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Across the country, shared service agreements have come under scrutiny from media critics including journalists, public interest groups, and a few former members of the Federal Communications Commission.

Dialing it down: local media changes 

For the past eight years, the news staff at WROC Channel 8 has also served as the WUHF Channel 31 news team. The content and the personalities on both stations have been the same.

But starting January 1, that affiliation will be no more. Instead, WHAM Channel 13 and WUHF will share news operations. WUHF's contract with WROC is expiring, and WUHF and WHAM now share an owner, at least in part. (And to be clear, the new affiliation doesn't mean that the 13WHAM news team or either station will become a Fox News operation.)

WHAM and WUHF are not merging. The two stations, via their corporate parents, have inked an agreement to share news and sales operations.

"We're not going to try to pretend that it's some other product," says Chuck Samuels, WHAM's general manager. "We're just going to extend our news brand on to WUHF."

But across the country, similar shared service agreements have come under scrutiny from media critics including journalists, public interest groups, and a few former members of the Federal Communications Commission.

Critics characterize the agreements as stealth or covert consolidation — a legal way to get around FCC ownership limits. Generally, the FCC prohibits owning more than one Big Four network television station in a single local market.

Critics say that the shared service agreements have the same effect as true mergers. They eliminate local media voices — a term that covers major dailies, weekly newspapers, radio stations, and television stations — and reduce the number of local reporters out on the beat, digging into important issues. A vigorous local media would lead to a better informed public, critics say, and higher-quality dialogue around local and national issues.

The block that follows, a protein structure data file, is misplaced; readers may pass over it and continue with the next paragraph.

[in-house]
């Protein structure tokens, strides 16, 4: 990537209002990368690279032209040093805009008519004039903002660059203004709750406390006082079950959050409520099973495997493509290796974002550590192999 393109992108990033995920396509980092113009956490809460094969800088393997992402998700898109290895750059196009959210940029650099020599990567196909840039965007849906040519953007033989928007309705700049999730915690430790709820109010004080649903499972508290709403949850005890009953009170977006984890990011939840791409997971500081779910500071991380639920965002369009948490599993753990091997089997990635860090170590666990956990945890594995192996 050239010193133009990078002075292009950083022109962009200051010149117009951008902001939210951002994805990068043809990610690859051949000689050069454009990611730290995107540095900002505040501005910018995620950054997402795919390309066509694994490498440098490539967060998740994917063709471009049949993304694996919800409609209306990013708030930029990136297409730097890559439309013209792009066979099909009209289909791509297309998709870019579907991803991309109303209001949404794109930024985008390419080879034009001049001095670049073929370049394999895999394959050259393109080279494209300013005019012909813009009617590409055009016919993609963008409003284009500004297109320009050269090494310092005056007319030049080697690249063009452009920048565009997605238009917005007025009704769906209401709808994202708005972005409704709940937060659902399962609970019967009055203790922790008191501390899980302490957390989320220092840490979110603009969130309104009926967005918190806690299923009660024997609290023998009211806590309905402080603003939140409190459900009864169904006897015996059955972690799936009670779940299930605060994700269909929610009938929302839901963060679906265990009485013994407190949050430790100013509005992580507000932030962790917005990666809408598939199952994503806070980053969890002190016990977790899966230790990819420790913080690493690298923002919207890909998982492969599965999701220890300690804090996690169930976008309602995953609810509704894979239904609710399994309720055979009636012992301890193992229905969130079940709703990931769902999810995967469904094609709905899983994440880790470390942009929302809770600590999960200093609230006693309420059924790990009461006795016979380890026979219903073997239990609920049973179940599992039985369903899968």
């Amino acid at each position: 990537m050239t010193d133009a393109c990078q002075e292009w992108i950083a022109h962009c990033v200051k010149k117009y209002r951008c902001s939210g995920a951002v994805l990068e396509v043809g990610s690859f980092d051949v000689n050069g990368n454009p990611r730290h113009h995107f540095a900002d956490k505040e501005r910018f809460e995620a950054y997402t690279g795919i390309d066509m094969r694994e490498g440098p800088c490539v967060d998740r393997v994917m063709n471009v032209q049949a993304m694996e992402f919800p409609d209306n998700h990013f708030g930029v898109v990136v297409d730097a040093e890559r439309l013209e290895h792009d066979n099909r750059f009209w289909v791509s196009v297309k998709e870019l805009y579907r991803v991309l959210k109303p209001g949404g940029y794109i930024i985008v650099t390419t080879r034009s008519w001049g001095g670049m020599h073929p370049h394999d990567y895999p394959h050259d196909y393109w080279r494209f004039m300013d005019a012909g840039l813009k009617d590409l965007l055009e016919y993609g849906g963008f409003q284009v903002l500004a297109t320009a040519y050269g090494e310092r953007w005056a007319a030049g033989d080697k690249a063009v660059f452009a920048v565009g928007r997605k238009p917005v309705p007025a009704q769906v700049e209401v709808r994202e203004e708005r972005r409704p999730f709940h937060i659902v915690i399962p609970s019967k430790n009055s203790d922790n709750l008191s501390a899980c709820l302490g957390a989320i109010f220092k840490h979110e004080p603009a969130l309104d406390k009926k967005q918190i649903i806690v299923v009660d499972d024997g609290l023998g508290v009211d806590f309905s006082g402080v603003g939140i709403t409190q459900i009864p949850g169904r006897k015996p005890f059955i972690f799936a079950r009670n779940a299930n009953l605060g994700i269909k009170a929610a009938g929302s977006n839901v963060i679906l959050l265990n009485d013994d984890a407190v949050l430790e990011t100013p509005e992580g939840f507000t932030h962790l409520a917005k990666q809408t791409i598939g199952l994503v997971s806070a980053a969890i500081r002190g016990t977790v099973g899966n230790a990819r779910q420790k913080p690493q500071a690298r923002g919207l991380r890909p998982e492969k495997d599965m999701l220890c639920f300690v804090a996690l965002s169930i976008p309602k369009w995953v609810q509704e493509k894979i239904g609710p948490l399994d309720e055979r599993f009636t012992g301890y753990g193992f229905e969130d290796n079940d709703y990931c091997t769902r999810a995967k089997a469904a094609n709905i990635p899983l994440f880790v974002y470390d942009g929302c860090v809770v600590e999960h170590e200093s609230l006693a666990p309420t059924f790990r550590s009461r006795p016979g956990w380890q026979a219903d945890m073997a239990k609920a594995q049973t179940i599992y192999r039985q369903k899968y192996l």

"We really worry that this [use of the agreements] undermines the local ecosystems nationwide," says Todd O'Boyle, program director for Common Cause's Media and Democracy Reform Initiative.

Samuels says that any consolidation associated with shared services agreements already happened in Rochester eight years ago, when Fox Rochester (WUHF) eliminated its reporting staff. What's happening now is not the elimination of a local media voice, he says, so much as a shifting of voices.

click to enlarge The consolidation that’s happened in the radio industry nationally could serve as a cautionary tale for television, says Michael Saffran, a communications lecturer at SUNY Geneseo. - PHOTO BY MARK CHAMBERLIN
  • PHOTO BY MARK CHAMBERLIN
  • The consolidation that’s happened in the radio industry nationally could serve as a cautionary tale for television, says Michael Saffran, a communications lecturer at SUNY Geneseo.

Michael Saffran, a communications lecturer at SUNY Geneseo who's studied media consolidation, agrees. He says he doesn't expect the shift to change the quantity of local news that gets reported.

"I think the net result for the market is pretty flat," Saffran says.

But with the WUHF-WHAM agreement, there's an ownership overlap that didn't exist with the WUHF-WROC contract.

Sinclair Broadcast Group, the country's largest television conglomerate, owns WUHF's physical facilities and its broadcasting license, along with WHAM's physical facilities. And the news and sales employees at WHAM are Sinclair employees.

WHAM's broadcasting license, however, is owned and held by Deerfield Media, a separate company closely linked to Sinclair. A Wall Street Journal article published in October says that Deerfield is owned by Stephen Mumblow, a former banker to Sinclair CEO David Smith. And the two companies jointly operate stations in markets across the country through what's known as sidecar agreements.